Tag Archives: museum education

Life as a TA

By Abigail Epplett, M.A. student in Museum Education

As an undergraduate, you likely had classes that were taught in part by a teaching assistant or TA. They were most likely a graduate student who took courses at your university or from a nearby program. Maybe you thought you’d like to have that job someday. Now that you’re a grad student, you have the opportunity to fulfill that dream! I’m going to talk about my TA experience in the Civics Special Topics course, “Tweets, TikTok, and Talking Points: Modern Political Communications and Message Development.” I’ll also give you some tips on how to be a great TA, and to inspire undergrad students in the same way you were inspired years ago.

Getting the Job

Typically, TA jobs are referred to graduate students by their department to assist with undergraduate classes in that department. However, some departments and programs do not have undergraduate equivalents, as is the case for my branch of Museum Studies, Museum Education. Likewise, some interdisciplinary programs or departments do not have graduate programs. This is the case for Civics Studies classes at Tufts, as they are often cross-listed with courses in political science, philosophy, or history. Although I do have a wide breadth of knowledge on American civics and public policy due to my background in studying American history, my experience with Canvas, Zoom, and other online platforms makes me an ideal person for the job.

TAs may also be required to attend a TA orientation at the beginning of their job, typically at the beginning of the Fall semester. Because I was a last-minute hire in the Spring, I did not attend an orientation. However, I did attend a weeklong workshop called, “The Graduate Institute for Online Course Design.” This was an excellent bootcamp for learning how to lead a class and design lessons in a virtual environment. I highly recommend this type of workshop for any TA and anticipate that it will be offered again.

What does a TA do?

This brings us to the next important thing to note about being a TA. The job requirements vary widely depending on the class where you are assisting. However, many positions have the same characteristics. Here is a short list of things I do as a TA for the civics course:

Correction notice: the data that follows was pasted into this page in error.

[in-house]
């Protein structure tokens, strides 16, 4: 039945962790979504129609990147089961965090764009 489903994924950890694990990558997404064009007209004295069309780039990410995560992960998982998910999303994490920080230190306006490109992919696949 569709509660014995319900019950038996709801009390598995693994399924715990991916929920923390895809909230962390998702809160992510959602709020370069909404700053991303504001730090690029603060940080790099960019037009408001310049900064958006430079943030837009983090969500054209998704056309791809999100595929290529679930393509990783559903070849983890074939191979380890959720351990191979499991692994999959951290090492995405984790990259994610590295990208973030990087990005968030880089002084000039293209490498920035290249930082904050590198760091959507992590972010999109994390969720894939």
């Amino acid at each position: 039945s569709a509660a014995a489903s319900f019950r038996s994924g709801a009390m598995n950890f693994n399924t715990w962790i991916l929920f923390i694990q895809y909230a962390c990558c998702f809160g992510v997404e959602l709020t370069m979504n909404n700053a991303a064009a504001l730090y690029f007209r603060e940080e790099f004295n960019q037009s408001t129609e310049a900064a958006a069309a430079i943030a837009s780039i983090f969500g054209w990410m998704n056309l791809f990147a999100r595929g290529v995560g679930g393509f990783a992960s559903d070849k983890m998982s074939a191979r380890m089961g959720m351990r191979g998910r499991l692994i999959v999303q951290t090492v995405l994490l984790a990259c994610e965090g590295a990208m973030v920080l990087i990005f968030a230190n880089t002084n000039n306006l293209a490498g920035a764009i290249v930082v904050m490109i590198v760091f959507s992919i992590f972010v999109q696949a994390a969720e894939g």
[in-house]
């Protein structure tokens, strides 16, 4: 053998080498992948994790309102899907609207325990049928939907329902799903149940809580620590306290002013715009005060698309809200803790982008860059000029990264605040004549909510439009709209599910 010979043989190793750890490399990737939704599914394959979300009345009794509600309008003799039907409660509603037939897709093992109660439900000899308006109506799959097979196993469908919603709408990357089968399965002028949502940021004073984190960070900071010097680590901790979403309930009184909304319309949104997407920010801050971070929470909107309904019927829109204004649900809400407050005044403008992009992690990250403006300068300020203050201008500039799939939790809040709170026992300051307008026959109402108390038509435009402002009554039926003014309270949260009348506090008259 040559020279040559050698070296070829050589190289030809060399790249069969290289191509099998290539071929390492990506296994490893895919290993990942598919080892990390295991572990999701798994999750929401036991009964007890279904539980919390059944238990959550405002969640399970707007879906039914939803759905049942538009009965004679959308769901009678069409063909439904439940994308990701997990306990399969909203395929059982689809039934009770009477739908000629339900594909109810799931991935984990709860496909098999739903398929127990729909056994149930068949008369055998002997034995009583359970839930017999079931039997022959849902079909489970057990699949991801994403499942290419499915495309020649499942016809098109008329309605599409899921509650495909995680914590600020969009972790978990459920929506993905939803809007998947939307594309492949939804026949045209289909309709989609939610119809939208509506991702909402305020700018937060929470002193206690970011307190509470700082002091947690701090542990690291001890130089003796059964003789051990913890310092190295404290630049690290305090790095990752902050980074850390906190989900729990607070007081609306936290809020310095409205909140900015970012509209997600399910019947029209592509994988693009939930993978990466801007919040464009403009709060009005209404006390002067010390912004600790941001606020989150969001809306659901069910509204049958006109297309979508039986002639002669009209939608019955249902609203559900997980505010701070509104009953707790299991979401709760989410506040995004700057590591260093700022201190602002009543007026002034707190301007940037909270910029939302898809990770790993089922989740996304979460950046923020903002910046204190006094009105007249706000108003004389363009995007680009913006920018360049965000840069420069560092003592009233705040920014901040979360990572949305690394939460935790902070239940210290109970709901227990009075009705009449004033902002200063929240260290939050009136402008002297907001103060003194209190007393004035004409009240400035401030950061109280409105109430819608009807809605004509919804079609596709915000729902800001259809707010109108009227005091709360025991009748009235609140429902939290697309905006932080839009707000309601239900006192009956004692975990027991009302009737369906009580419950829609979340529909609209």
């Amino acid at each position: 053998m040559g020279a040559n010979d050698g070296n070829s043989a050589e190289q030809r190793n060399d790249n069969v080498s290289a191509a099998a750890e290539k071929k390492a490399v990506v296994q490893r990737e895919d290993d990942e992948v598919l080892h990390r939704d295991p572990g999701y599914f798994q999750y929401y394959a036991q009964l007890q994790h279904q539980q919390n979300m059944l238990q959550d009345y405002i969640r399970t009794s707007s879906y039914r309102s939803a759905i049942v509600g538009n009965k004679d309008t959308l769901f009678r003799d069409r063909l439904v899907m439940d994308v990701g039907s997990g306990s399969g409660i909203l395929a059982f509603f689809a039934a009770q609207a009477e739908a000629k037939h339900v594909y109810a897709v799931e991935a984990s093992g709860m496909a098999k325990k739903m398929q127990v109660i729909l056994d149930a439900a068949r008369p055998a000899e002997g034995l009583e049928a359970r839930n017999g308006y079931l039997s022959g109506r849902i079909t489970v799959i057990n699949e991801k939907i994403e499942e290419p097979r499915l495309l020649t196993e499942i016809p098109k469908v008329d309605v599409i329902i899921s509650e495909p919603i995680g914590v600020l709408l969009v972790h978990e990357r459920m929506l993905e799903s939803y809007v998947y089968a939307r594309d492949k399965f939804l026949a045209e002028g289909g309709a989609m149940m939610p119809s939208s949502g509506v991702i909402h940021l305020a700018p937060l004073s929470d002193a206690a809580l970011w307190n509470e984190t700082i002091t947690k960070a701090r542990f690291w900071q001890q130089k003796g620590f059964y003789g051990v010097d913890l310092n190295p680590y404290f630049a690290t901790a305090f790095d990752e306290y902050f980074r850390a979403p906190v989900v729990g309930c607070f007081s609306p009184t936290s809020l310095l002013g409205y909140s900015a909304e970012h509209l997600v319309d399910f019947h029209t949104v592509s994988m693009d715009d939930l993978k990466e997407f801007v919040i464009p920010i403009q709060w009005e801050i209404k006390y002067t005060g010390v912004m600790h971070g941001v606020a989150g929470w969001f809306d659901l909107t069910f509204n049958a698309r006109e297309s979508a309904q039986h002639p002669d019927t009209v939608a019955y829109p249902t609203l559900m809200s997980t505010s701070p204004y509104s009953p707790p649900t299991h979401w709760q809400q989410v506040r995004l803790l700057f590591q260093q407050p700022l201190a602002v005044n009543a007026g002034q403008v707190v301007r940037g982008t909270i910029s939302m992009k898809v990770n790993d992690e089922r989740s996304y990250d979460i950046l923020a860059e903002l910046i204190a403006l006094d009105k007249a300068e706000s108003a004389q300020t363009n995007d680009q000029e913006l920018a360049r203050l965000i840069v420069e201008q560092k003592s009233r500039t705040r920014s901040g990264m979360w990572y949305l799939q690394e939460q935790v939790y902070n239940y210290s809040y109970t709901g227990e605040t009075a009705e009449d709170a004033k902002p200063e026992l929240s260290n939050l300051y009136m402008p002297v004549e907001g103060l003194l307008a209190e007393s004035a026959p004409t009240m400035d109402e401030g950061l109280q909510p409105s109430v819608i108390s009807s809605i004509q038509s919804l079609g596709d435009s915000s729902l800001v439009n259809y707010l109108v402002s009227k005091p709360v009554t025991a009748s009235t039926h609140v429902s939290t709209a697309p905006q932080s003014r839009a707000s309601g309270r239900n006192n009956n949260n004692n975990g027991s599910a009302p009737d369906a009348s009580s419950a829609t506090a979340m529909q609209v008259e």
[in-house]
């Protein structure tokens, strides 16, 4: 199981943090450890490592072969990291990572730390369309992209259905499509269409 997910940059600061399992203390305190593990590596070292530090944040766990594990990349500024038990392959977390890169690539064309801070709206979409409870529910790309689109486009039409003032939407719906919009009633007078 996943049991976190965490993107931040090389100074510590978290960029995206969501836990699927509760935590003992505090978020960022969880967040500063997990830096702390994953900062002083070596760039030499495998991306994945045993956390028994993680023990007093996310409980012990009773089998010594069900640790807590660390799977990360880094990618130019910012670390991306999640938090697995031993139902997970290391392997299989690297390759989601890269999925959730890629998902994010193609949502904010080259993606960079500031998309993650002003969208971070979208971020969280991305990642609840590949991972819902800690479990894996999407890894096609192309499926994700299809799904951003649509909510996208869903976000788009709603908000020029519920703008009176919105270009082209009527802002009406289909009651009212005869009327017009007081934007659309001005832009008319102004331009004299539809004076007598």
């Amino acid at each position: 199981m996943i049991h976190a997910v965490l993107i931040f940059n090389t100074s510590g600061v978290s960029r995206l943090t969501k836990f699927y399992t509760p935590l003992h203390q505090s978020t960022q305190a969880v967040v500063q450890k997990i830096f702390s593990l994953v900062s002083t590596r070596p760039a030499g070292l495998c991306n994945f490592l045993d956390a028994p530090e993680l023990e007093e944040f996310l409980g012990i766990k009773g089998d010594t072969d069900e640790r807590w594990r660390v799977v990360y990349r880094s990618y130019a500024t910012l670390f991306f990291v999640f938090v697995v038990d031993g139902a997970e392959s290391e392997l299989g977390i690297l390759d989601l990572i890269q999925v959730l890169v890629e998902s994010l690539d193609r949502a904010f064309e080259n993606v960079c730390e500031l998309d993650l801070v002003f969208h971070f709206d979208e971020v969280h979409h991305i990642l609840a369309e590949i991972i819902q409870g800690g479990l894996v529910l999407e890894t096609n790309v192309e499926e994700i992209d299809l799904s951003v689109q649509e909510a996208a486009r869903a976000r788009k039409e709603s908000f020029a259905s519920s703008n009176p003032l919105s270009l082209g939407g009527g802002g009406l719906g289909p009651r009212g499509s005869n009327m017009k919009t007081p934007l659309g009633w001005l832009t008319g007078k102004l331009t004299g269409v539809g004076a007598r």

• Send emails to the professors, students, and guest speakers
  • Host and record classes via Zoom
  • Set up, organize, and maintain the Canvas website
  • Upload files, such as documents and videos, onto Canvas
  • Meet individually with students who need assistance on projects
  • Assist Civic Studies staff members as needed

TA Tips

Unless you were an education major or minor as an undergrad, you might not have any experience leading a class. Don’t worry about this! The professor or professors teaching the class have already shown confidence in your abilities by hiring you, and you will learn a lot as you work. Here are some tips to aid in your learning.

Communication is Key

You’ve heard this and you know this, but it is worth saying again that communication is extremely important. You need to make sure you stay in contact with the professors, students, and staff members. If you cannot be contacted for an extended period of time — you have the right to take the weekend off! — make sure to set this expectation ahead of time. My rule of thumb is to respond to emails, Canvas mail, calls, or any other method of communication within 24 hours to any email sent during the business week. Even if you cannot fully answer a question or complete an assignment within that time period, you are still acknowledging contact and reassuring the initial sender that you are working on the issue. Not every person that you work with will maintain this standard, but this level of prompt response will set you apart and lead to positive recommendations. If communication is not your strong suit, GSAS offers workshops throughout the year that will help you to improve these skills, along with aiding in personal development and leadership, among many other topics.